If we must talk specific data points, let me bore you with them. It had an SRT 392 HEMI under the hood – 6.4-liters with 485 naturally-aspirated horsepower. It was connected to the eight-speed automatic that offered smooth shifts and great transitions for the big V8. Power was sent to the rear axle. Yet, it yielded 18.9 MPG for its fuel consumption average.

The Charger R/T Scat Pack rode well and handled like a champ. You could leave it in the normal drive mode, but selecting Sport will ratchet up the revs and you could do a burn out in that mode. One could go into the Performance Pages through the UConnect 8.4 touch screen and set up Launch Control. Ah, the possibilities of absolute hooning with the invitation for law enforcement to ruin your party…

The Charger had great brakes, too! Having Brembos on this model helped its cause greatly. Steering's pretty decent, also. Though, I wished they had other tires than the Goodyear Eagle RS-A 2s that were shod on its 20-inch alloy wheels.

The sticker price of the Charger R/T Scat Pack in Plum Crazy came to $41,685. Keep in mind, that was a 2016 model and Plum Crazy was a limited run color, supplanted by Go Mango for the remainder of the model year. As for 2017, they added Green Go and Yellow Jacket to the color palette. Plus, they added Apple CarPlay for 2017. That I am very happy about!

I get that there are other Charger trim levels to look at. However, I can argue that the R/T Scat Pack is the car's sweet spot. This is not to diminish the "regular" 370 horsepower 5.7-liter HEMI V8. I could suggest the R/T Road and Track edition, with its improved suspension over other R/T trims. That way, you get the handling of the Scat Pack without the larger engine and the distinctive body updates.

You could also get the SRT 392 model. That you get a full upgrade in drive modes and suspension settings, along with other trimmings.

There is an interesting twist to the Charger picture. If you search inventory throughout North America, you would be lucky to find a 2016 with the 392 HEMI engine. You may have to wait until the 2017s arrive at your nearest showroom for a chance at one.

If you remember the initial hype about the Hellcat, then you probably heard how they were ordered by non-SRT dealers for their customers when they should not have been. You also probably heard that production was going to be tight through the 2015 model year and that extra orders were slated for 2016. If you went to any SRT authorized FCA dealer today, there is a Hellcat waiting for you. If not more than one.

I get the Hellcat. With 707 supercharged horsepower from a 6.2 liter HEMI V8, you got a car that is simply too fast for most folks. Yet, it has become the benchmark of audacity. In relative terms, these cars are affordable, next to other cars wearing 650 horsepower and beyond. After having driven one briefly, I simply cannot see the point of owning one practically. Then again, how many supped up muscle cars do you still see running and are driven daily by their owners?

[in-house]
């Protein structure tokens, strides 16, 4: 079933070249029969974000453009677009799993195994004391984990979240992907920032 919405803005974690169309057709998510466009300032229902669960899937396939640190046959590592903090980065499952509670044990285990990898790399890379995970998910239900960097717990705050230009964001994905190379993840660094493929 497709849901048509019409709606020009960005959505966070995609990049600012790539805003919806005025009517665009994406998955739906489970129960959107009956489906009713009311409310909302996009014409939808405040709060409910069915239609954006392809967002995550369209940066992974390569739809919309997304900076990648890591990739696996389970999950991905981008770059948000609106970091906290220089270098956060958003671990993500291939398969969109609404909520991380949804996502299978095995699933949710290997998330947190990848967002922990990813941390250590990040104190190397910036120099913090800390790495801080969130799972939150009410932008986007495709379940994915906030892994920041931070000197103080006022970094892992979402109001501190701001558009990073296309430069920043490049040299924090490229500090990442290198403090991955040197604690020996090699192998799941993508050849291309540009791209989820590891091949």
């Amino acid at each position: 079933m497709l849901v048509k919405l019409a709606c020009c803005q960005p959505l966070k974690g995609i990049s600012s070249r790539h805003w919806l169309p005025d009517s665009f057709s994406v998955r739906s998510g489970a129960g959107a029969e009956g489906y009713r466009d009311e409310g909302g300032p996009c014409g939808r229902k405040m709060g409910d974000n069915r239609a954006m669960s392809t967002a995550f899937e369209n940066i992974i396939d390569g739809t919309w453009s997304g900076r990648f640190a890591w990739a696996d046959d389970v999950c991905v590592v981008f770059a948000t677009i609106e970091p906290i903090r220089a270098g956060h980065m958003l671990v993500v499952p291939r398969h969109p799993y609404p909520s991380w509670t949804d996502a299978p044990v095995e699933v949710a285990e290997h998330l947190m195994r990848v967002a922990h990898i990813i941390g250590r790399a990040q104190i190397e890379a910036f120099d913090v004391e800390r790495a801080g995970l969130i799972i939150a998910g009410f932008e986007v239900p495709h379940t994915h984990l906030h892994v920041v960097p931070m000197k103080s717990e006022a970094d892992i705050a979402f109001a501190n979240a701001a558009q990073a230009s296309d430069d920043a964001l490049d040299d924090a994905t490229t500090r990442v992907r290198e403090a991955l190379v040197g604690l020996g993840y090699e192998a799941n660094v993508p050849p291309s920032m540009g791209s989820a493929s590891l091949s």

If it were my money, I would pass on the Hellcat. It is not that I dislike the engine, but I rather have something more usable on a daily basis. Therefore, I would wait for a Charger with the 392 HEMI underneath its hood. In particular – I'll take the R/T Scat Pack as one of my own.

Why a Charger? Why not a Porsche 911? Why not a Lexus RC F? Why not a Volkswagen Golf R? Why not a bloody SUV?

My answer would be absolutely subjective and unfiltered. I describe the Dodge Charger, along with its LX platform mate the Chrysler 300, as my automotive sweet spots. They are not perfect, by any means. However, they have rear-drive biased platforms, powerful V8 engines and exude an air of "no care in the world." They are attainable and practical; audacious and bold. They are flawed, but very lovable.

You know a great indicator of a car? It is the way they get your attention without prompting. How many time shave your neck snapped because you saw something that caught your eye. Your eyes followed, as does the rest of your face and neck. Then, you react to it. Your eyes light up, you mouth gapes open and your ears perk when you hear its exhaust.

To each its own, but that is how I respond when I see a Dodge Charger R/T Scat Pack come into view. Not just the R/T Scat Pack, mind you. It is the Dodge Charger – period. I could also throw in a Chrysler 300 S or C. Those cars still do it for me – unconditionally.

Professionally, I wish to apologize for this heavily biased review of the 2016 Dodge Charger R/T Scat Pack. Actually…not really. If you want something that take you back to the days of the muscle car, but want as much modern technology and convenience you want – I'm sure there are plenty of choices out there. This would be mine.

DISCLAIMER: vehicle provided by Fiat Chrysler Automobiles

All photos by Randy Stern